We’re back from PivotCon and have had time to reflect on the thought provoking sessions in NYC.
Get Satisfaction joined some of the top social and marketing executives at PivotCon to share best practices around where social is heading. At PivotCon in New York City a few weeks ago we saw social recognized as something positively influencing companies and has become a core part of business strategy.
PivotCon made it clear that brands are no longer hiring stand-ins for the customer courtship process. They’re sending out their own best and brightest to create social strategies.
There were four stand-out speakers from PivotCon. The first included Linda Boff, Executive Director, Global Digital Marketing of GE who talked about innovation. She emphasized the fact that you can’t just be innovative. You have to be innovative on innovative platforms. As described on the PivotCon blog, “you can’t just show up in social media, you have to utilize it in a unique and revolutionary fashion…As Brian Solis said, its not a matter of humanizing the brand, rather its about putting a human behind the brand.”
Solis has a point—and we would add that by putting a human behind a branded community, the brand effectively puts a human face to the brand.
The second stand out speaker was Bloomberg’s Global Head of Social Media Rob Harles who shared how Bloomberg made the transition from banning employees from using social media to understanding why Bloomberg should get involved in these conversations. Bloomberg showed trust among employees by inviting them to get involved in the conversation as well.
For Bloomberg trust is at the heart of social business.
The third standout speaker was Ron Faris, Head of Brand Marketing at Virgin Mobile. Virgin gave an incredible session around content and how to do it well. As quoted in the Pivot Con wrap-up by Social Media Today contributor and fellow PivotCon speaker Maggie Fox, “’If we [Virgin Mobile] had a dude we could throw from the edge of space to get people to know about our salsa, of course we would do that!’ The reality is that brands can’t make all of the content they need themselves – and this is the point at which the final theme pulled it all together for me.’”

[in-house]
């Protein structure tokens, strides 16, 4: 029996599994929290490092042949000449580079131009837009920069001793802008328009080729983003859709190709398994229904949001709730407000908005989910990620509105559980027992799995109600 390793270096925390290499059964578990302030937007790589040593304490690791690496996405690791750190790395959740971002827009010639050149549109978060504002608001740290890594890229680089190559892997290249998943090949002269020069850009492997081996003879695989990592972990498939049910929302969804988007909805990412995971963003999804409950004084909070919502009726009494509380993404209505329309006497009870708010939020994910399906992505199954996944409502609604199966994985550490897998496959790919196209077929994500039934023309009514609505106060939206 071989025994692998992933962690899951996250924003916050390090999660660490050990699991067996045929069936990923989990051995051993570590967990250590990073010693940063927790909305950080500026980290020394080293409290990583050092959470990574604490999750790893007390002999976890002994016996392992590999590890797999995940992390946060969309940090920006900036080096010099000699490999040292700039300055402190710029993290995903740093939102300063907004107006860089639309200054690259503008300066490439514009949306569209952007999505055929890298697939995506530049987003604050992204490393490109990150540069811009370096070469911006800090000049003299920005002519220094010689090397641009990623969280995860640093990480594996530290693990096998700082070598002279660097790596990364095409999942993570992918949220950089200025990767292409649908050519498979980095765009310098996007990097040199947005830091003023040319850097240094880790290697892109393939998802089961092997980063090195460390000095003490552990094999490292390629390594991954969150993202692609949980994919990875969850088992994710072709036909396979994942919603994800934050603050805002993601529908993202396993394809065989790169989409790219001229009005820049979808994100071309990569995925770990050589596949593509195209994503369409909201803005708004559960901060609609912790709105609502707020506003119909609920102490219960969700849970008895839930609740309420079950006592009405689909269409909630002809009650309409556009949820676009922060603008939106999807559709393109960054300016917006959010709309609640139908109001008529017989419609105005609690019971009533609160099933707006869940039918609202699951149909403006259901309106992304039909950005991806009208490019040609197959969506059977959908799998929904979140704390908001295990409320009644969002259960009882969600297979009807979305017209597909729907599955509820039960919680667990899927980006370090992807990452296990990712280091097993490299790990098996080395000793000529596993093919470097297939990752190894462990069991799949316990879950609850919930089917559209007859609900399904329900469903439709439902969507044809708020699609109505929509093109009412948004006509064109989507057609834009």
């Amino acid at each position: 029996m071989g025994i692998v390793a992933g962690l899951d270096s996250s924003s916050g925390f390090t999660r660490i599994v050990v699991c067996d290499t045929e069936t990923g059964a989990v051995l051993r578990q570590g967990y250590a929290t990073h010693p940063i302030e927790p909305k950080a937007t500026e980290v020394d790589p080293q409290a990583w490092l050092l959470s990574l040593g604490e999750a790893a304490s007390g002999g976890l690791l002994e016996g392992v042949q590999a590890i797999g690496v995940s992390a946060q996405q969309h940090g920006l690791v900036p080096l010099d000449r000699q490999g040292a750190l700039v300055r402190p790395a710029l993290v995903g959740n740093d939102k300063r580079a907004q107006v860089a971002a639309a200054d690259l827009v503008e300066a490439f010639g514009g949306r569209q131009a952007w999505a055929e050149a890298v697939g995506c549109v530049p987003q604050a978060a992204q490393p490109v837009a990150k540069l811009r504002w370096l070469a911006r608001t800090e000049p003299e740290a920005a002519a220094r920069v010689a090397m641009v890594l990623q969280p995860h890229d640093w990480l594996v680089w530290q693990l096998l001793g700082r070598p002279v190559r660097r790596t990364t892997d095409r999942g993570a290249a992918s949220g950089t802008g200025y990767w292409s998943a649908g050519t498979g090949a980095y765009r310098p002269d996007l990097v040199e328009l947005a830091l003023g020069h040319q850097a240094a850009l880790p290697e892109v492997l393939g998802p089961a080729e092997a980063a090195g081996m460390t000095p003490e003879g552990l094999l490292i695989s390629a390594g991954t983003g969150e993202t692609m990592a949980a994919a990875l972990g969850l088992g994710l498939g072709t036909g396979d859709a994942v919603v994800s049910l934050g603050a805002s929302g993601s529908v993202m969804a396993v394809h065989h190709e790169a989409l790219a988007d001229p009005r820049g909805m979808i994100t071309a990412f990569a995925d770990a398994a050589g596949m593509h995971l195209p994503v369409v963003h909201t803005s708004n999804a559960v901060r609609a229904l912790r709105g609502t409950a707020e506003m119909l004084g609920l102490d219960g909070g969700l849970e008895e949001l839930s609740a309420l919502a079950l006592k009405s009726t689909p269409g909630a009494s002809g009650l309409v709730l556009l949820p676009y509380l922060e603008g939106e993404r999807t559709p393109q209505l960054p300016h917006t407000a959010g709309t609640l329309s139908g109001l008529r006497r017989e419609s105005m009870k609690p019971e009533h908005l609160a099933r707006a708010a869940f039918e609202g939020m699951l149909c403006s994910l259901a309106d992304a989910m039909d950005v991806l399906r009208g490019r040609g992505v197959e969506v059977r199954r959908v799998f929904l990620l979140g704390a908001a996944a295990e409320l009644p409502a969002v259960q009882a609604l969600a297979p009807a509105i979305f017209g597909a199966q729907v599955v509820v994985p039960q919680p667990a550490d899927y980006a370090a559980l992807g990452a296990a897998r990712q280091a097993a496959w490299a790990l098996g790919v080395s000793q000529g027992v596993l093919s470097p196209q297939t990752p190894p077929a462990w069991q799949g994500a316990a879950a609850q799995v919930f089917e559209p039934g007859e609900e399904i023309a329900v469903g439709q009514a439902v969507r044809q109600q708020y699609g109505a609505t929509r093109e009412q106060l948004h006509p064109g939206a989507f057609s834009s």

The fourth and of course my favorite was the panel with our CEO Wendy Lea and Vala Afshar, just promoted to CMO od Enterasys after running Customer Service for years. This panel provided testimony that CMOs need to understand and engage with customers. Wendy Lea talked about building authentic relationships with customers and prospects by using branded customer communities. Additionally the idea is to leverage that content as word-of-mouth marketing on websites.
The major themes at PivotCon all touch the notion of social content. Content today is every brand’s coin of the realm—it needs to be engaging, authentic and of [course] public.
Brian Solis, the producer of PivotCon recently wrote in his blog, The Erosion of Privacy and Why That’s A Good Thing, “publicity, not publicness is abundant. It is this publicity that accounts for the noise in social streams.”
Publicity is easier for brands in the short term than “publicness.” PivotCon showed us that brands are getting serious about publicness. Brands are looking at how they will create meaningful relationships with customers without stand-ins.
Brian Solis talks about your online persona as your own reality show, and that’s what companies are tasked with. The cameras are always on. Solis wrote, “In social networks, we are the architects of our experiences and also the personal impressions we create and display for others to interpret.”
The ambassadors that represent the brand are important players—core to the business. Additionally, where these ambassadors live and how they treat their guests is critical.
Business executives who are incredible listeners and brilliant communicators will lead these brands to the right unique approach.
Building trust and transparency with customers was a major theme at PivotCon. Brands build this by indicating that social needs to be authentic and not all about selling to prospects. To Brian Solis’ point, “you have all of the power at your fingertips to define the ‘plausible you’ – the person and brand you wish others to see, admire, respect, and trust. It’s a shift from privacy….to build more meaningful relationships and through transparency earn a new level of trust that unlocks new opportunities.”
Social is a business growth strategy. The c-suite is paying attention, and the proof reflected by how many senior executives attended PivotCon.